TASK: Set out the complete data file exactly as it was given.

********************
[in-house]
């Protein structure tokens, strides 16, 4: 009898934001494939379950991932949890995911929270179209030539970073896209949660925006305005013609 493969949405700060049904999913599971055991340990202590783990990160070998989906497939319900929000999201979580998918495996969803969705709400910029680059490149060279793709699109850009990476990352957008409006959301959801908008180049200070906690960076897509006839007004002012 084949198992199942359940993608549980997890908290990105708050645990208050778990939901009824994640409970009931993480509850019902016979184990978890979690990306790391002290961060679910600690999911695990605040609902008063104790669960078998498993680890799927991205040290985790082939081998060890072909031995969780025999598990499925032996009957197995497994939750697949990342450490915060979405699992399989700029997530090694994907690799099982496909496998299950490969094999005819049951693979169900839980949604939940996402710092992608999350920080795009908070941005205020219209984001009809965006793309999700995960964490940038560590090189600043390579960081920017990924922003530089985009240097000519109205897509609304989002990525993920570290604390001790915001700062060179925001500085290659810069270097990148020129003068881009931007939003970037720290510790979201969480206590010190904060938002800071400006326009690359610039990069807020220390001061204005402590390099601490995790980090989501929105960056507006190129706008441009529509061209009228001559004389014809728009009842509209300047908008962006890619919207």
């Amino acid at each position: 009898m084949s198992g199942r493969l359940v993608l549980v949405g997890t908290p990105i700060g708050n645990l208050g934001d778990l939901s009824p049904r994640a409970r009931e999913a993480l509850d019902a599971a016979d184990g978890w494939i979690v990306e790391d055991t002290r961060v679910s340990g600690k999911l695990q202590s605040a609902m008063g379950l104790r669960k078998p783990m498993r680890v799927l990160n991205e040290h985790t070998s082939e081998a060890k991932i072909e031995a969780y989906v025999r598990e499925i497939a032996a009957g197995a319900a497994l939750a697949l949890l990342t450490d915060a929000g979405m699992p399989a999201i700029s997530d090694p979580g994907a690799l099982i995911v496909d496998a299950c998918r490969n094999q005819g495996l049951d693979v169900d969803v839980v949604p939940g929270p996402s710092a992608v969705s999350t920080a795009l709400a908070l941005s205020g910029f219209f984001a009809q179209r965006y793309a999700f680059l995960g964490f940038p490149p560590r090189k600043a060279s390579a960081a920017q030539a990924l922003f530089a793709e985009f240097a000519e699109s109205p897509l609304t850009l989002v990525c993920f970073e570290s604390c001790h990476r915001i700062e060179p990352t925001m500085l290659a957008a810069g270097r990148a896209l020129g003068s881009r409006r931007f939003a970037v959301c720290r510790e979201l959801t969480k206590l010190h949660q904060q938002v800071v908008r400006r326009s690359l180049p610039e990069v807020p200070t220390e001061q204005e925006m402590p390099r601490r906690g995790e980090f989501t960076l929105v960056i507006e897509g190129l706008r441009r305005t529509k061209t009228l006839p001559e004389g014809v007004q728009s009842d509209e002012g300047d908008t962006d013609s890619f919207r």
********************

[in-house]
């Protein structure tokens, strides 16, 4: 009898934001494939379950991932949890995911929270179209030539970073896209949660925006305005013609 493969949405700060049904999913599971055991340990202590783990990160070998989906497939319900929000999201979580998918495996969803969705709400910029680059490149060279793709699109850009990476990352957008409006959301959801908008180049200070906690960076897509006839007004002012 084949198992199942359940993608549980997890908290990105708050645990208050778990939901009824994640409970009931993480509850019902016979184990978890979690990306790391002290961060679910600690999911695990605040609902008063104790669960078998498993680890799927991205040290985790082939081998060890072909031995969780025999598990499925032996009957197995497994939750697949990342450490915060979405699992399989700029997530090694994907690799099982496909496998299950490969094999005819049951693979169900839980949604939940996402710092992608999350920080795009908070941005205020219209984001009809965006793309999700995960964490940038560590090189600043390579960081920017990924922003530089985009240097000519109205897509609304989002990525993920570290604390001790915001700062060179925001500085290659810069270097990148020129003068881009931007939003970037720290510790979201969480206590010190904060938002800071400006326009690359610039990069807020220390001061204005402590390099601490995790980090989501929105960056507006190129706008441009529509061209009228001559004389014809728009009842509209300047908008962006890619919207």
């Amino acid at each position: 009898m084949s198992g199942r493969l359940v993608l549980v949405g997890t908290p990105i700060g708050n645990l208050g934001d778990l939901s009824p049904r994640a409970r009931e999913a993480l509850d019902a599971a016979d184990g978890w494939i979690v990306e790391d055991t002290r961060v679910s340990g600690k999911l695990q202590s605040a609902m008063g379950l104790r669960k078998p783990m498993r680890v799927l990160n991205e040290h985790t070998s082939e081998a060890k991932i072909e031995a969780y989906v025999r598990e499925i497939a032996a009957g197995a319900a497994l939750a697949l949890l990342t450490d915060a929000g979405m699992p399989a999201i700029s997530d090694p979580g994907a690799l099982i995911v496909d496998a299950c998918r490969n094999q005819g495996l049951d693979v169900d969803v839980v949604p939940g929270p996402s710092a992608v969705s999350t920080a795009l709400a908070l941005s205020g910029f219209f984001a009809q179209r965006y793309a999700f680059l995960g964490f940038p490149p560590r090189k600043a060279s390579a960081a920017q030539a990924l922003f530089a793709e985009f240097a000519e699109s109205p897509l609304t850009l989002v990525c993920f970073e570290s604390c001790h990476r915001i700062e060179p990352t925001m500085l290659a957008a810069g270097r990148a896209l020129g003068s881009r409006r931007f939003a970037v959301c720290r510790e979201l959801t969480k206590l010190h949660q904060q938002v800071v908008r400006r326009s690359l180049p610039e990069v807020p200070t220390e001061q204005e925006m402590p390099r601490r906690g995790e980090f989501t960076l929105v960056i507006e897509g190129l706008r441009r305005t529509k061209t009228l006839p001559e004389g014809v007004q728009s009842d509209e002012g300047d908008t962006d013609s890619f919207r």